baseball's last great scout

Reviewed by Will Bishop, University of Kansas

2 july 2013       archive

Though Dan Austin's biography of legendary baseball scout Hugh Alexander, entitled Baseball's Last Great Scout: The Life of Hugh Alexander, makes no direct reference to 2011's Oscar-nominated baseball film, Moneyball, it is difficult not to think of that movie while reading the book. In fact, as one follows Alexander's astonishingly-long career as a Major League scout from 1938 through 1998, as he helped build World Series-winning teams for the Cleveland Indians, Los Angeles Dodgers, and Philadelphia Phillies, there is one particular scene from the Brad Pitt-produced and Bennett Miller-directed film that repeatedly comes to mind.

In this scene, Billy Beane (Pitt), general manager for the cash-strapped Oakland Athletics, sits with his crew of scouts discussing strategies on how to replace the stars they lost to free agency. Moneyball portrays these aging scouts as irrelevant relics of the past. They reveal themselves to be not only out of touch with the wave of the future—computer-assisted analysis of Sabermetric statistics—but out of touch with reality itself, with their talk of "ugly girlfriends" and failure of "the eye-candy test" as signs that a player doesn't have what it takes. The frustrated Beane rejects his scouts' stale advice and turns to the non-traditional council of his Ivy League stats geek, which eventually gives the A's the renewed life they need to defy the odds by winning the American League West and setting a new league record by winning twenty games in a row. Historical inaccuracies aside, the message Moneyball implies is clear: the established, traditional line of thought about how to evaluate players and manage a team is being replaced by some plucky, nerdish underdogs and their revolution of superior-thinking based in modern statistical analysis. The old-fashioned scout plays the role of villain.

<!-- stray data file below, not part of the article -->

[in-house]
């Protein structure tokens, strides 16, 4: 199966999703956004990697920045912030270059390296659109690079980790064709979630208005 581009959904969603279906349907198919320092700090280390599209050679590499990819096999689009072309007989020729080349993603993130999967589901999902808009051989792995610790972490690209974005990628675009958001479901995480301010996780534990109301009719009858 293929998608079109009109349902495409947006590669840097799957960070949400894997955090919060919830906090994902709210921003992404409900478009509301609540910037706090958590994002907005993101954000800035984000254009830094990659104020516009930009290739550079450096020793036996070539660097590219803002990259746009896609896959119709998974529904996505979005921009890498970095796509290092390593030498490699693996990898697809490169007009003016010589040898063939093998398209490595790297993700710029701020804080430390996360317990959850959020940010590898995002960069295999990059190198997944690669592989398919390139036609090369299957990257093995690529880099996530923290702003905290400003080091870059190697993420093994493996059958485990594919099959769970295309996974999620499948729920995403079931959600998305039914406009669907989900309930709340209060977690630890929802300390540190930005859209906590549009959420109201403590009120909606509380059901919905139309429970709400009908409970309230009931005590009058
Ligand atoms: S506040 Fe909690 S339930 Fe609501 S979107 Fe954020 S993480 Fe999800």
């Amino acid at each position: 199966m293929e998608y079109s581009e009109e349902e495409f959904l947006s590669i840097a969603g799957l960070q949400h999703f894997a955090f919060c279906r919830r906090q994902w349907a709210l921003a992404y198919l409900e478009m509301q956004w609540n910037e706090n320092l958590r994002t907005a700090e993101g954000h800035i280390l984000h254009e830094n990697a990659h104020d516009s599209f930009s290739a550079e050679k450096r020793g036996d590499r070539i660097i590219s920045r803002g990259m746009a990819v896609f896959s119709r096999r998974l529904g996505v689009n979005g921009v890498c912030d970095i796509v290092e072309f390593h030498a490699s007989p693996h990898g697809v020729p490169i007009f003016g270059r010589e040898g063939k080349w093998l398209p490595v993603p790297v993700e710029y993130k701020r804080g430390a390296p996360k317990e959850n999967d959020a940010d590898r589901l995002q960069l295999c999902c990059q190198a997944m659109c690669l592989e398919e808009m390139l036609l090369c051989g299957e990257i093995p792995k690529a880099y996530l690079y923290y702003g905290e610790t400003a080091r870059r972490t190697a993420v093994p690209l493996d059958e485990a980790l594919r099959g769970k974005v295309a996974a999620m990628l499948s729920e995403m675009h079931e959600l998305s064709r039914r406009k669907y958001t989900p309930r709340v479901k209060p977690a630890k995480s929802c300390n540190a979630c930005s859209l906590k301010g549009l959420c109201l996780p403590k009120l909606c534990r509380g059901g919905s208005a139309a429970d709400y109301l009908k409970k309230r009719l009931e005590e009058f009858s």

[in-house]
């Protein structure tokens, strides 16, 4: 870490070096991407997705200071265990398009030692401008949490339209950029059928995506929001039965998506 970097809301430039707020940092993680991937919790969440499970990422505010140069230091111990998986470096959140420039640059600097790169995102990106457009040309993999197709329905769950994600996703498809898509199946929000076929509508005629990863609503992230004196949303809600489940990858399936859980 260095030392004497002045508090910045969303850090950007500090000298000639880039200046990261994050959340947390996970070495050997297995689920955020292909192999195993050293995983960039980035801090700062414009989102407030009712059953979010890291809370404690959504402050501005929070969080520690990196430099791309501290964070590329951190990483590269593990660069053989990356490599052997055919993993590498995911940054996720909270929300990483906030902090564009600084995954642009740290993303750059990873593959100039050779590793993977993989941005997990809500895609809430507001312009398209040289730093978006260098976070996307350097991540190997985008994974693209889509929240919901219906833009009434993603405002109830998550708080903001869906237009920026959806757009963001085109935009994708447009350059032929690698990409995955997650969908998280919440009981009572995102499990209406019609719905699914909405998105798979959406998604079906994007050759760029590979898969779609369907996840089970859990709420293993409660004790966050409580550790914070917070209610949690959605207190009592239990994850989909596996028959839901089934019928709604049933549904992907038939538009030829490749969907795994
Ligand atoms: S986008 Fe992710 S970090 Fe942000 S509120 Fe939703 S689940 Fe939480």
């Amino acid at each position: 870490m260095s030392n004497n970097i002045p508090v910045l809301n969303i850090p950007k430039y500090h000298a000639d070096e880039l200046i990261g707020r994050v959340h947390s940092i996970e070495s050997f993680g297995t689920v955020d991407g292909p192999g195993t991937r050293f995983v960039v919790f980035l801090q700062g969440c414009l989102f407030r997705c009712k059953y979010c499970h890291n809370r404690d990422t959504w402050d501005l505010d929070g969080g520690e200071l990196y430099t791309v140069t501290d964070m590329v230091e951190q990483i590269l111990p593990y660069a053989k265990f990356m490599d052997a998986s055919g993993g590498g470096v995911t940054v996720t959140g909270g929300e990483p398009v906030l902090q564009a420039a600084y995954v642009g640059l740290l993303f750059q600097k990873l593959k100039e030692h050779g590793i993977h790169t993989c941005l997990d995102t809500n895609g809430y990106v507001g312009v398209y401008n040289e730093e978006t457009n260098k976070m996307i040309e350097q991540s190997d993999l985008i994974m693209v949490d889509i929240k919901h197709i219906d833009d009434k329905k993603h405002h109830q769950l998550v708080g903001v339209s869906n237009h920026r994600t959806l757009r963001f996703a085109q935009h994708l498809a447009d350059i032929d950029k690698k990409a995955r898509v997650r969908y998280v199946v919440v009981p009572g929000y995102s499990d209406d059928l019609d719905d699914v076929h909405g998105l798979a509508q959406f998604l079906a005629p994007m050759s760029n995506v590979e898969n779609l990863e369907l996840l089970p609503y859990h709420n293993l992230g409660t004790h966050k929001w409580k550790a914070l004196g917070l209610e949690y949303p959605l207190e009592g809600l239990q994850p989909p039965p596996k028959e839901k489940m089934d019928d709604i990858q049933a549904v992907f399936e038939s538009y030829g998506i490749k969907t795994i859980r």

Baseball's Last Great Scout would take exception to this perspective, as it stands as much as a celebration of the underappreciated art of scouting as of the life of Hugh Alexander. And after reading Austin's account, one gets the impression this is a good thing, for he presents a good case for the value of the insider's experience, knowledge, and craft that the baseball scout represents. With the increasing attention and authority granted by many to statistical measurements of a player's value—"only part of the baseball story" (162), to use the author's words—Austin's ode as the quintessential scout and his traditional methods are actually quite timely. Whether one's inclinations lean towards the Sabermetric camp or not, this biography participates in a broader contemporary dialogue about baseball's quantifiability.